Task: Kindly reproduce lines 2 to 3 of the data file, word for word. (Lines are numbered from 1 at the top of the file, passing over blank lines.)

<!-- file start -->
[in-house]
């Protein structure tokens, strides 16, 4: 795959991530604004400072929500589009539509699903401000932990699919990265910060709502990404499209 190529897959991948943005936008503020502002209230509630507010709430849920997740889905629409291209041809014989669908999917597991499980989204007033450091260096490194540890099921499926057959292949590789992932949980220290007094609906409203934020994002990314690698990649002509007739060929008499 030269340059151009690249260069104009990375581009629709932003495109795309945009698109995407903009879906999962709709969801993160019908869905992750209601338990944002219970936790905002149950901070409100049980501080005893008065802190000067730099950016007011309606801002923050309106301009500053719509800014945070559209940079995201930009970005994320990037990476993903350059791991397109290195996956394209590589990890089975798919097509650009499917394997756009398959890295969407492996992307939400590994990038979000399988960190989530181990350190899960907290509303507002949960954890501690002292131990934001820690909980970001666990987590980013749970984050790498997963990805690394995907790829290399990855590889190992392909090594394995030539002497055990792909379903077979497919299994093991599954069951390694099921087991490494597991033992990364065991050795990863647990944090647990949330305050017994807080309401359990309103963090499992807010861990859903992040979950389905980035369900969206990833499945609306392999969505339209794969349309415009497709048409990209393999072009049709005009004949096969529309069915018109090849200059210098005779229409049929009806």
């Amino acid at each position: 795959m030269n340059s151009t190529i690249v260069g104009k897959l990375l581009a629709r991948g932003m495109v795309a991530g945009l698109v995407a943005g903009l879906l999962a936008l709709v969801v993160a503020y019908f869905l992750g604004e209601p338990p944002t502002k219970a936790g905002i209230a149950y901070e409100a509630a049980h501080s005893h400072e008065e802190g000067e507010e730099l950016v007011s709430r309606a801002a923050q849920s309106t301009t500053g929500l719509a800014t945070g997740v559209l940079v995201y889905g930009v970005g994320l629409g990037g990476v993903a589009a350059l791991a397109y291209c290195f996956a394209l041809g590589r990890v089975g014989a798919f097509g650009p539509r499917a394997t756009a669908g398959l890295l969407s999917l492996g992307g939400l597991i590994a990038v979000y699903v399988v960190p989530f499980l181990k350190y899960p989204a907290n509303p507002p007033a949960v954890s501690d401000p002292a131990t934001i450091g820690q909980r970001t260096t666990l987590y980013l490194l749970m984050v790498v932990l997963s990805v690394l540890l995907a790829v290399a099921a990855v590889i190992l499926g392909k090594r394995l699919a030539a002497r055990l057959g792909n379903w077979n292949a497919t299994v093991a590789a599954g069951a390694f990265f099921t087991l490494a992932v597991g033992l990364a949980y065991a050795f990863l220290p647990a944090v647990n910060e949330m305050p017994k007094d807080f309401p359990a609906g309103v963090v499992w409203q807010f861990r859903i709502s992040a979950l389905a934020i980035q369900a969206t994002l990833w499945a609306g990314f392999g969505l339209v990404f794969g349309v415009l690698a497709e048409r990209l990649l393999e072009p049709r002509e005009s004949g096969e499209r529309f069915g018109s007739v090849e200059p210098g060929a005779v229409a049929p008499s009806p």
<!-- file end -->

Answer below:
């Protein structure tokens, strides 16, 4: 795959991530604004400072929500589009539509699903401000932990699919990265910060709502990404499209 190529897959991948943005936008503020502002209230509630507010709430849920997740889905629409291209041809014989669908999917597991499980989204007033450091260096490194540890099921499926057959292949590789992932949980220290007094609906409203934020994002990314690698990649002509007739060929008499 030269340059151009690249260069104009990375581009629709932003495109795309945009698109995407903009879906999962709709969801993160019908869905992750209601338990944002219970936790905002149950901070409100049980501080005893008065802190000067730099950016007011309606801002923050309106301009500053719509800014945070559209940079995201930009970005994320990037990476993903350059791991397109290195996956394209590589990890089975798919097509650009499917394997756009398959890295969407492996992307939400590994990038979000399988960190989530181990350190899960907290509303507002949960954890501690002292131990934001820690909980970001666990987590980013749970984050790498997963990805690394995907790829290399990855590889190992392909090594394995030539002497055990792909379903077979497919299994093991599954069951390694099921087991490494597991033992990364065991050795990863647990944090647990949330305050017994807080309401359990309103963090499992807010861990859903992040979950389905980035369900969206990833499945609306392999969505339209794969349309415009497709048409990209393999072009049709005009004949096969529309069915018109090849200059210098005779229409049929009806």
């Amino acid at each position: 795959m030269n340059s151009t190529i690249v260069g104009k897959l990375l581009a629709r991948g932003m495109v795309a991530g945009l698109v995407a943005g903009l879906l999962a936008l709709v969801v993160a503020y019908f869905l992750g604004e209601p338990p944002t502002k219970a936790g905002i209230a149950y901070e409100a509630a049980h501080s005893h400072e008065e802190g000067e507010e730099l950016v007011s709430r309606a801002a923050q849920s309106t301009t500053g929500l719509a800014t945070g997740v559209l940079v995201y889905g930009v970005g994320l629409g990037g990476v993903a589009a350059l791991a397109y291209c290195f996956a394209l041809g590589r990890v089975g014989a798919f097509g650009p539509r499917a394997t756009a669908g398959l890295l969407s999917l492996g992307g939400l597991i590994a990038v979000y699903v399988v960190p989530f499980l181990k350190y899960p989204a907290n509303p507002p007033a949960v954890s501690d401000p002292a131990t934001i450091g820690q909980r970001t260096t666990l987590y980013l490194l749970m984050v790498v932990l997963s990805v690394l540890l995907a790829v290399a099921a990855v590889i190992l499926g392909k090594r394995l699919a030539a002497r055990l057959g792909n379903w077979n292949a497919t299994v093991a590789a599954g069951a390694f990265f099921t087991l490494a992932v597991g033992l990364a949980y065991a050795f990863l220290p647990a944090v647990n910060e949330m305050p017994k007094d807080f309401p359990a609906g309103v963090v499992w409203q807010f861990r859903i709502s992040a979950l389905a934020i980035q369900a969206t994002l990833w499945a609306g990314f392999g969505l339209v990404f794969g349309v415009l690698a497709e048409r990209l990649l393999e072009p049709r002509e005009s004949g096969e499209r529309f069915g018109s007739v090849e200059p210098g060929a005779v229409a049929p008499s009806p």